Oak Bay Fire Chief Dave Cockle and Eileen Grant, emergency programs manager with the District of Oak Bay, share information about the annual Great British Columbia Shake Out. The B.C.-wide, one-and-a-half-minute drill took place Thursday at 10:18 a.m. (Flavio Nienow/News staff photo)

Vancouver Island homeowners buy more earthquake insurance than the rest of B.C.

Insurance Bureau of Canada says that’s because the perception of risk is greater on the Island

  • Oct. 19, 2018 5:30 a.m.

Vancouver Island homeowners buy considerably more earthquake insurance than the rest of B.C., according to the Insurance Bureau of Canada (IBC).

While 70 per cent of Vancouver Island homeowners have purchased earthquake insurance, the provincial average is 45 per cent.

According to IBC vice-president Aaron Sutherland, the biggest barrier to homeowners buying earthquake insurance isn’t the price – it’s the perception of risk.

“We know from our polling that most British Columbians don’t expect an earthquake to happen in their lifetime, but we know that we’ve seen the most seismic activity on the Island in the last few years, and that’s a constant reminder to residents on the Island that earthquake risk is very real and we all need to take steps to ensure we’re prepared.”

READ MORE:Magnitude 3.0 earthquake rattles southern Vancouver Island

Although emergency plans enable local governments to lay a foundation for their response to catastrophic events, emergency response is not the sole responsibility of government, according Eileen Grant, emergency program manager with the District of Oak Bay.

“Our strength will be in the relationships that we have built leading up to the disaster,” she said, adding that one of the primary activities of the Oak Bay Emergency Program is education.

“Our aim is to help Oak Bay residents become prepared to be self-sustaining for seven days or more, and resilient enough to be able to make the decision to stay in Oak Bay through its recovery,” she said. “This year alone we have talked to over 1,000 residents about the value of being prepared and resilient.”

“Oak Bay’s real strength is its residents, and they are its most important factor in how well it will survive and be able rebuild after a disaster.”

Grant said the district also relies on the relationships it has built with its regional infrastructure partners.

“We have developed mutual aid agreements with our neighbours to increase our capacity to respond to an emergency,” she said. “These relationships are part of Oak Bay’s everyday life and the backbone of our response and recovery plans.”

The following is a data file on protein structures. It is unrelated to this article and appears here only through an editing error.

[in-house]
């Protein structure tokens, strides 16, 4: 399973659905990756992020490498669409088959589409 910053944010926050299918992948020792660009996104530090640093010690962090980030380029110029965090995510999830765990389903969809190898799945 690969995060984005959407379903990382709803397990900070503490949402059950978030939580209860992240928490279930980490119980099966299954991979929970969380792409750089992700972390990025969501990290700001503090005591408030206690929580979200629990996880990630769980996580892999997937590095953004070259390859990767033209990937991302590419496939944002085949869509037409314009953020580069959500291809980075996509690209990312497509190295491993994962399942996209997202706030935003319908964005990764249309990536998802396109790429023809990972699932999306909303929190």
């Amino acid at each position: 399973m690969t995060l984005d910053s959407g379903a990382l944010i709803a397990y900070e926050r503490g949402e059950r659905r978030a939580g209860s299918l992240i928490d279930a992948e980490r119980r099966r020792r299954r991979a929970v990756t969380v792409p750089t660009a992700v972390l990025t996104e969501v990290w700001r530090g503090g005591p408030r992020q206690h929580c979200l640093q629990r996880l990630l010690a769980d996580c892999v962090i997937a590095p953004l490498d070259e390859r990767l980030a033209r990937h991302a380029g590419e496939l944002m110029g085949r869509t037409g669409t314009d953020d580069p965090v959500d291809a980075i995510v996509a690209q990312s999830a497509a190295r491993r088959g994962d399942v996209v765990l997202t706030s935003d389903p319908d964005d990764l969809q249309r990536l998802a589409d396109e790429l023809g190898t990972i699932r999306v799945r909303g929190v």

Oak Bay Fire Chief Dave Cockle said community meetings and workshops about emergency preparedness tend to have full attendance in Oak Bay.

“We know that people are engaged,” he said.

READ MORE: Hundreds of thousands of British Columbians to take part in earthquake drill



flavio.nienow@oakbaynews.com

Follow us on Instagram
Like us on Facebook and follow us on Twitter.

Just Posted

Okanagan Water Board continues call to protect B.C. waters from invasive mussels

The board is pushing for additional regulations from the government

Boil water notice downgraded in West Kelowna

A water quality advisory will continue for the West Kelowna Estates system

Kelowna’s McCurdy house gets operation model redesign

No illegal drug use in supportive housing in Rutland community, B.C. Housing Minister says

Okanagan FC one win away from playoff berth

The Kelowna soccer club finishes their season with two home games

Waters: B.C. Housing’s concession sends Kelowna council back to the future

Planned McCurdy Road supportive housing won’t allow illegal drugs

Two Kelowna men make citizen’s arrest

RCMP warn people of risks involved with taking matters into own hands

Psychics, drones being used to search for missing Chilliwack woman with dementia

Drones, psychics, dogs and more have been employed to help find Grace Baranyk, 86

Summerland real estate agents handled many home transactions

Larry and Donna Young spent 40 years in Summerland housing market

B.C. mom to go to Europe court in hopes of getting alleged abducted daughter back

Tasha Brown alleges her estranged wife abducted their daughter Kaydance Etchells in 2016

Virtual reality, arcade gaming centre opens in Salmon Arm

Owner hopes to host city’s first Esports team for games like League of Legends, Fortnite

‘Benzos’ and fentanyl a deadly cocktail causing a growing concern on B.C. streets

Overdoses caused by benzodiazepines can’t be reversed with opioid-overdose antidote naloxone

Scheer on Trump: It’s ‘offensive’ to question the family background of critics

Trump is being called a racist for saying that the four congresswomen should go back where they came from

Instagram expands Canadian pilot removing ‘like’ counts to more countries

Social media giant plans to roll out the test in Australia, New Zealand, Brazil, Japan, Italy and Ireland

Pamela Anderson adds star power to B.C. Green Party town hall

Celebrity attended Nanaimo meeting with representatives from U.S.-based environmental group

Most Read